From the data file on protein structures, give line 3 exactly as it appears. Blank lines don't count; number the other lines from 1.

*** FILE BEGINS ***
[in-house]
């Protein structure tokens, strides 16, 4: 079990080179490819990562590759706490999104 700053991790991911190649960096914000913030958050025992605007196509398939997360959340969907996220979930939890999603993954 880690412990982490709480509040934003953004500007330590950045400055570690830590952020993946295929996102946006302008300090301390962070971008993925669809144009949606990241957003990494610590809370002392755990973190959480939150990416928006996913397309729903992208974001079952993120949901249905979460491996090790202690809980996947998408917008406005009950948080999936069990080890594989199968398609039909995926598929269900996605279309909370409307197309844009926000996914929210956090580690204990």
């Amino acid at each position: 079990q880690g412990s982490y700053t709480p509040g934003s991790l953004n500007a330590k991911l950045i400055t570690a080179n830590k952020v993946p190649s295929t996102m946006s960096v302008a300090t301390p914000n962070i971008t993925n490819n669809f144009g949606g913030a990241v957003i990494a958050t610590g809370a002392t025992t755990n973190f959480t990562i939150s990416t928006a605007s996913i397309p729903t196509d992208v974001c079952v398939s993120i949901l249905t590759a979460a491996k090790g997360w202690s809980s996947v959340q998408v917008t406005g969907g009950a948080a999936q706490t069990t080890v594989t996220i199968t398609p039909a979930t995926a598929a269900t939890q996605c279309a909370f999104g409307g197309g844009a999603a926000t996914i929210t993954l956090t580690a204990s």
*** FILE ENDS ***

């Amino acid at each position: 079990q880690g412990s982490y700053t709480p509040g934003s991790l953004n500007a330590k991911l950045i400055t570690a080179n830590k952020v993946p190649s295929t996102m946006s960096v302008a300090t301390p914000n962070i971008t993925n490819n669809f144009g949606g913030a990241v957003i990494a958050t610590g809370a002392t025992t755990n973190f959480t990562i939150s990416t928006a605007s996913i397309p729903t196509d992208v974001c079952v398939s993120i949901l249905t590759a979460a491996k090790g997360w202690s809980s996947v959340q998408v917008t406005g969907g009950a948080a999936q706490t069990t080890v594989t996220i199968t398609p039909a979930t995926a598929a269900t939890q996605c279309a909370f999104g409307g197309g844009a999603a926000t996914i929210t993954l956090t580690a204990s």